While books about coming out or about coming to terms with one’s sexuality are needed, so are books that have characters that happen to be queer—good stories about all kinds of things, told from the point of view of a character who happens to be queer. Queer teens, even those who are quite comfortable with their sexuality, need to see themselves and their lives reflected in the books they read.
And it isn’t just queer teens that need these books. Straight teens also benefit. Reading novels expands horizons and introduces the reader to a larger world. Novels about queer teens can increase readers’ understanding and empathy and make them more likely to support their peers. They can raise awareness of human rights issues affecting LGBTQ youth. They can lead to action that makes the world better for LGBTQ people of all ages.
I write about queer teens because when I was a teenager, those books weren’t out there. Now they are, lots of them, and that is awesome. I love that I get to be a part of this wave of contemporary YA authors who are making that happen.
One of the awesome things about being an author is getting e-mails from readers. Mostly these are from kids and teens who love reading and maybe want to be writers themselves, and I love love love getting those messages. I was a total bookworm kid who wanted to be a writer, so when I hear from folks like that, I’m like, ahhh- my people!
But I think my very favorite e-mails are the ones that start out like this one does:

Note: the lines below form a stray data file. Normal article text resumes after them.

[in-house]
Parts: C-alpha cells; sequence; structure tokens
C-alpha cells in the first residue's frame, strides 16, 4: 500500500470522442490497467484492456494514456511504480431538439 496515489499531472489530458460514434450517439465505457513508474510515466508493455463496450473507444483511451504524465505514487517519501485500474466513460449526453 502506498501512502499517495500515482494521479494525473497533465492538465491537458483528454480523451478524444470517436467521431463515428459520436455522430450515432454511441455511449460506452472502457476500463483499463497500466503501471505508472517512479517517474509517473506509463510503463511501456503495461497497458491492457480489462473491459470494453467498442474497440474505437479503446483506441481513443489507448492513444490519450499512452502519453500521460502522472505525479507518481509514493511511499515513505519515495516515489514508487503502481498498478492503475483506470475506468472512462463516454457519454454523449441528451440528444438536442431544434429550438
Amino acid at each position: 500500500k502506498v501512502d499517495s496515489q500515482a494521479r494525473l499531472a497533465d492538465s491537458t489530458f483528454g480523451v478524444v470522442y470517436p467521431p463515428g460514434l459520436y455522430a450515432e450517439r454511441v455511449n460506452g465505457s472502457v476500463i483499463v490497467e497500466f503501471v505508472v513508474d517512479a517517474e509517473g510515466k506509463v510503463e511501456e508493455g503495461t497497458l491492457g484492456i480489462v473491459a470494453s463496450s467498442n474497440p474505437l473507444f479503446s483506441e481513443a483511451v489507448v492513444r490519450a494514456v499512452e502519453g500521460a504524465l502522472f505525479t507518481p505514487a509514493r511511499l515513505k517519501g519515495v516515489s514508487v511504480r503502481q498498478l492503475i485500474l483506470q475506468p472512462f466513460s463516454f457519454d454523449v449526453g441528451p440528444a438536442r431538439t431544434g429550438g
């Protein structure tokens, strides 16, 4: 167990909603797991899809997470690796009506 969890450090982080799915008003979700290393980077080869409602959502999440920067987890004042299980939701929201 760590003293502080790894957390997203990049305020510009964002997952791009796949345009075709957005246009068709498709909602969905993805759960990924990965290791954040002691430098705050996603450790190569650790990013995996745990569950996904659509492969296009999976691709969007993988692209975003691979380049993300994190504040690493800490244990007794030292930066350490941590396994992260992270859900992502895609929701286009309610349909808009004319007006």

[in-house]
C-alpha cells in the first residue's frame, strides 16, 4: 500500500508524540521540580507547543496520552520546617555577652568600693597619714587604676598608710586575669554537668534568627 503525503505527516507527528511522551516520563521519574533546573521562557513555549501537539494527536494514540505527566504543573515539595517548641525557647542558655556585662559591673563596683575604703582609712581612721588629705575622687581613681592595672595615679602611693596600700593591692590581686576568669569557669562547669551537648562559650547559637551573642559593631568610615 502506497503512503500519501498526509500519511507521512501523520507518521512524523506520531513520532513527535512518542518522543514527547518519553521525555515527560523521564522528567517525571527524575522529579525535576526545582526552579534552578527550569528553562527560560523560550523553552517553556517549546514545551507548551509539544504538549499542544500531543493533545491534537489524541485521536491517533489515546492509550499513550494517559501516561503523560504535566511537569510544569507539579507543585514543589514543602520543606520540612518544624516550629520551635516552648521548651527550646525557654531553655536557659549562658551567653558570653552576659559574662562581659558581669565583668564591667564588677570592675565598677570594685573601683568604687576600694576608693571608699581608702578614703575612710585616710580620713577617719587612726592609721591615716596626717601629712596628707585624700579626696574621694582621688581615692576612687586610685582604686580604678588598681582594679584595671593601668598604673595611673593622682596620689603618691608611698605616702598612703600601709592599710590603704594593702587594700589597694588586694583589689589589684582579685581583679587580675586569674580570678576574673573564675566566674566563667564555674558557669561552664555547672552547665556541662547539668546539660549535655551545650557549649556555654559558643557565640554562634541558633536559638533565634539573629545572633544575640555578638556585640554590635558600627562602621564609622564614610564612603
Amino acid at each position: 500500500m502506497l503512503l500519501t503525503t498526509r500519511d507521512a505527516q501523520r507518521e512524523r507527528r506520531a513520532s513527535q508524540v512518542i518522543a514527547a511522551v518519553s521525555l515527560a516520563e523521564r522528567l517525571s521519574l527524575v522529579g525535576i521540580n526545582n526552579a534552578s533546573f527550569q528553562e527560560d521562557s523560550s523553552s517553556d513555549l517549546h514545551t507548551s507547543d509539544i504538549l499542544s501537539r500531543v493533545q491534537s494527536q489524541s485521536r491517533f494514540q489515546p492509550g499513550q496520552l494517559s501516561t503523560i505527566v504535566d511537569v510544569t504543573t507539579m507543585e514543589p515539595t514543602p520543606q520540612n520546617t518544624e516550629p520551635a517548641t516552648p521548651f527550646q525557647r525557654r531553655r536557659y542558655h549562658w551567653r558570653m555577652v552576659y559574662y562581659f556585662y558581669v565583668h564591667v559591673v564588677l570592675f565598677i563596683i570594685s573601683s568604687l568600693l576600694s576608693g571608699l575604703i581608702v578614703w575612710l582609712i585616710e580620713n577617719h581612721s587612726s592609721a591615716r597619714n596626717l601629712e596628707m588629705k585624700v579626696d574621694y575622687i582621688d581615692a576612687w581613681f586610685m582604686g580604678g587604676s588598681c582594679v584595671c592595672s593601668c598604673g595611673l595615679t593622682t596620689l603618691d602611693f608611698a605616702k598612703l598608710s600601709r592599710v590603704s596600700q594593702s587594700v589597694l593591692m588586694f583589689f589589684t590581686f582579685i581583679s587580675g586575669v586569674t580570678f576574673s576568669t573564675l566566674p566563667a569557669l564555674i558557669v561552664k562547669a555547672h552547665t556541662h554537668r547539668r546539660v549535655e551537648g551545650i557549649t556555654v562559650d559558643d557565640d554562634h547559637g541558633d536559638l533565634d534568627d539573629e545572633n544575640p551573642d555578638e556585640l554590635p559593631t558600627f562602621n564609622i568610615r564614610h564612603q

“Well I’m in grade 9 and I hate reading! I just hate it!
In our school we have reading time after a break and my teacher said I had to have a book and I didn’t because I HATE reading and he said i NEED a book so I went in his book bag and took inferno I read the back and I’m like this is awesome so I read the first chapter and I said I love this book!
My teacher wouldn’t let me take it.
And I said that is so not fair!
Each teacher has a book bag with the same books so I ask my next teacher and said can I borrow it she said yes and I’m like YES!
I’m on chapter 24 I love it! I have one question “Will there be another inferno, like Inferno 2 or something?”
Now e-mails like that give me a reason to keep on writing on the days when I feel less than inspired…
…According to the Resident Expert on Such Things, aka My Son:
1. Harry Potter, by JK Rowling. Just awesome. These were the gateway books to the fantasy realm for my son and so many other kids. Enough said. Oh… and Pottermore should be open any day now! Early April, they say… Sigh. We’re waiting!
2. Percy Jackson, by Rick Riordan. I won’t say too much because everyone already knows all about these books, but it’s hard to go wrong when you have a cast of teenage demi-gods facing off against assorted mythological monsters that need beheading.
3. Heroes of Olympus series, also by Rick Riordan. Same as above, but with Roman gods instead of the Greek variety, and according to my son, even better than Percy Jackson.